President Abdel Fattah al-Sisi signed into law on Sunday new anti-terrorism legislation that was drafted last month following the assassination of General Prosecutor Hesham Barakat.
Ostensibly billed to fight Islamist militants, the law gives the courts and security forces new powers to use against suspects implicated in terrorism-related crimes, as well as against journalists reporting on terrorist attacks.
Key features of the new law include imposing the death penalty for anyone convicted of establishing or leading a “terrorist group,” and five to seven years in prison for anyone propagating ideas and beliefs calling for the use of violence via social media or other mediums.
The law also grants non-security force officials with the power of arrest, and the power to detain and interrogate a terrorist suspect for up to 24 hours without obtaining prior authorization from a prosecutor beforehand.
Article 53 grants the president the ability to impose curfew and to isolate areas for up to six months, subject to parliamentary approval.
Article 46 allows for the public prosecution or the special investigative authority to monitor almost all forms of communication for up to 30 days in “cases related to terrorism crimes.” This includes recording all forms of telecommunications, photographing private places, and monitoring both electronic and written communication as well as social media. The monitoring period can be extended by up to two more 30-day periods, allowing the public prosecution to monitor communications for up to three months.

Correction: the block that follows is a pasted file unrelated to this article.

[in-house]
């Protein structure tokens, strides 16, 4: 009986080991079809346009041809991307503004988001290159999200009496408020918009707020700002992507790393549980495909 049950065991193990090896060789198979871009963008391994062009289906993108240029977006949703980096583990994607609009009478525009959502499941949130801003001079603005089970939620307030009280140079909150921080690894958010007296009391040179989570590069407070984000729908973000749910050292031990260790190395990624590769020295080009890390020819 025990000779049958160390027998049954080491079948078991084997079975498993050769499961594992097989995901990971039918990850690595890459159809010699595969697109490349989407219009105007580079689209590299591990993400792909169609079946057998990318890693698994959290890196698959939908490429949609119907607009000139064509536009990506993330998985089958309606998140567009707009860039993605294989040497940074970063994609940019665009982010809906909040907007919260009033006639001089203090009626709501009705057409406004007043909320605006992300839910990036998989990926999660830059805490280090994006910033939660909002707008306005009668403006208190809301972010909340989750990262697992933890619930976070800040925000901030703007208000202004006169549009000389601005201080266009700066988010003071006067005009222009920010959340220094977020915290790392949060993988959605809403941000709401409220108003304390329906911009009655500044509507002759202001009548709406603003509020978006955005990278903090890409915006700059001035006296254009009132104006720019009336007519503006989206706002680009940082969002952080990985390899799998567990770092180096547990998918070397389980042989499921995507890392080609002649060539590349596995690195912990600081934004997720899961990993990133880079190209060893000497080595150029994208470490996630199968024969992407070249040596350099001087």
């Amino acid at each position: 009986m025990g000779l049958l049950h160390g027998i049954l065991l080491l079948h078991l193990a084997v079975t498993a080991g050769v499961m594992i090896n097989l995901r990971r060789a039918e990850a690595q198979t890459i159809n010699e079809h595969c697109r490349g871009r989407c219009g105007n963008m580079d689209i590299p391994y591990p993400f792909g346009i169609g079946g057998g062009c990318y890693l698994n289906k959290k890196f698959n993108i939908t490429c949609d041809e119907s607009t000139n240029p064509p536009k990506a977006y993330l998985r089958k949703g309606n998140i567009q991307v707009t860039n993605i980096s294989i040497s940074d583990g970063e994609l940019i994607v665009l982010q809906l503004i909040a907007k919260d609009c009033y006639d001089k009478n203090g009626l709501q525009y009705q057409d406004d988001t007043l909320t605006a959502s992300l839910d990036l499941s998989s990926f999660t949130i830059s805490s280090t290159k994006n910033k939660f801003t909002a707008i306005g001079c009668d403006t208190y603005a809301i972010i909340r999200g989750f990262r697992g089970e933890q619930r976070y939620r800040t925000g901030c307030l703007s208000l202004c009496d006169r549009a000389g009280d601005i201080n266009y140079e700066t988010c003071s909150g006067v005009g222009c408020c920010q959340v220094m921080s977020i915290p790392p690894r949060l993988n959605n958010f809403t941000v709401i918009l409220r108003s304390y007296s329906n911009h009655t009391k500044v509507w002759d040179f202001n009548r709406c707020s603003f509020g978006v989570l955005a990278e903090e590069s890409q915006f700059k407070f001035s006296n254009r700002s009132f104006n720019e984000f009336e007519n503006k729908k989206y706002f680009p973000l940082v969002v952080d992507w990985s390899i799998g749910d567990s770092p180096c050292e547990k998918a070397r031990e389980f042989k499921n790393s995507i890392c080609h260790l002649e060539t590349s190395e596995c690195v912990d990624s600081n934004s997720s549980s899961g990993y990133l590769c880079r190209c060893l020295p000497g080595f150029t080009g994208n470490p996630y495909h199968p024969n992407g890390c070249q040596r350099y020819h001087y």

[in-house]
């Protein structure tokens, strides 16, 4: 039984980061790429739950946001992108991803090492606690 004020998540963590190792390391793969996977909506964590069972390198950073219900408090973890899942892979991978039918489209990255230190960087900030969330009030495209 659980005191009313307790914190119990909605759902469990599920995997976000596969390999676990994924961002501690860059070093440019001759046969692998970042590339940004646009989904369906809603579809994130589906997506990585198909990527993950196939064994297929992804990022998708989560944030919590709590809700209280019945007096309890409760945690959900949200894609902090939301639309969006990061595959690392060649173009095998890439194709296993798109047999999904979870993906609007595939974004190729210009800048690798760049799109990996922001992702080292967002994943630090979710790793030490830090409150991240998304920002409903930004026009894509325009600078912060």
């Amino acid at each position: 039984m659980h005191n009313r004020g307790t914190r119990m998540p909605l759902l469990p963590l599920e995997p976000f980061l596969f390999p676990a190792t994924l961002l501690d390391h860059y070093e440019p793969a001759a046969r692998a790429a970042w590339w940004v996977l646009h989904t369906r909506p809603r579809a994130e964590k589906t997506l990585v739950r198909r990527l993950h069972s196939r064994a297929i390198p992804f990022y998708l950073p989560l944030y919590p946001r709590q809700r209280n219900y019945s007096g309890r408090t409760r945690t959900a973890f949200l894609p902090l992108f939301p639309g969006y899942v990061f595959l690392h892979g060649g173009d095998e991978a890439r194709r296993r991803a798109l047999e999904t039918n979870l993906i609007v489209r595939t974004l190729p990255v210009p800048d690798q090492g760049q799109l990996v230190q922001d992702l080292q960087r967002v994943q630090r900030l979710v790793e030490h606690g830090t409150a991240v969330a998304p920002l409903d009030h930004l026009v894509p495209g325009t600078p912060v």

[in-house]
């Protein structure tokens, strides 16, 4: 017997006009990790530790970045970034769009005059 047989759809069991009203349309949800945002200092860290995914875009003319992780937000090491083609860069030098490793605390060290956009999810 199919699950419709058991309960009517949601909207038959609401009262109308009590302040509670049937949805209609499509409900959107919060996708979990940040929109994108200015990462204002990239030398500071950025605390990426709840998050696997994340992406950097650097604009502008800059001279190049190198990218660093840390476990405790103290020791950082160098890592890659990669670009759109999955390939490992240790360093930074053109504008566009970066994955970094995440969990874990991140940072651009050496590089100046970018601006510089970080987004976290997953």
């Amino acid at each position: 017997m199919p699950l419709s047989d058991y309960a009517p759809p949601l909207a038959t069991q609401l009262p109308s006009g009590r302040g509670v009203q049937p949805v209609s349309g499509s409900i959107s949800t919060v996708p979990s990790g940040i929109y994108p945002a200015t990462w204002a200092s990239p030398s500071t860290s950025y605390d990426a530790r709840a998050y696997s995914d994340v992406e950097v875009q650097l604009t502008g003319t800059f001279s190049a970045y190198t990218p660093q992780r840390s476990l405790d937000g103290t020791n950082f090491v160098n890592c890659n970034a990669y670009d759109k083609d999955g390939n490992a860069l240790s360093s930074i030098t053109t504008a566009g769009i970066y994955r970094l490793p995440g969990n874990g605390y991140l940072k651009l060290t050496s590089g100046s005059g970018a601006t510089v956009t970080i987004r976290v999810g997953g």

Another controversial aspect of the law forbids journalists from contradicting official accounts of terrorist attacks. In the draft version of the law, Article 33 had imposed a two-year prison sentence for this violation. In the ratified version, that provision was replaced with Article 35, which reduces the sentence to a LE200,000-500,000 fine for media outlets publishing material contradicting state accounts of security operations.
The article came to be included in the law in the wake of deadly attacks that swept Sinai at the beginning of July. The state estimated that 17 members of the security forces were killed in the attack, while some foreign news agencies put that number at 60–70.
A new state-operated “media ethics news site,” Fact Check Egypt (FCE), will support the law by “fact checking” news. FCE claims this is important, as “irresponsible reports can result in mothers losing sons, unemployment and impoverishing the needy.”
The anti-terrorism law has provoked controversy since its announcement, largely due to concerns that it could be used to limit press freedoms and crush political dissent.
It was greeted by widespread protests from the Journalists Syndicate, which claimed the law impedes journalists’ ability to collect information from different sources. The syndicate released a statement in July saying it would not be satisfied until the article was “annulled, not amended.”
London-based rights group Amnesty International called the law “draconian,” and said that it would “effectively place a gag order on journalists attempting to independently report facts as they perceive them.” The group claimed the law also has “the potential to criminalize the legitimate exercise of human rights.”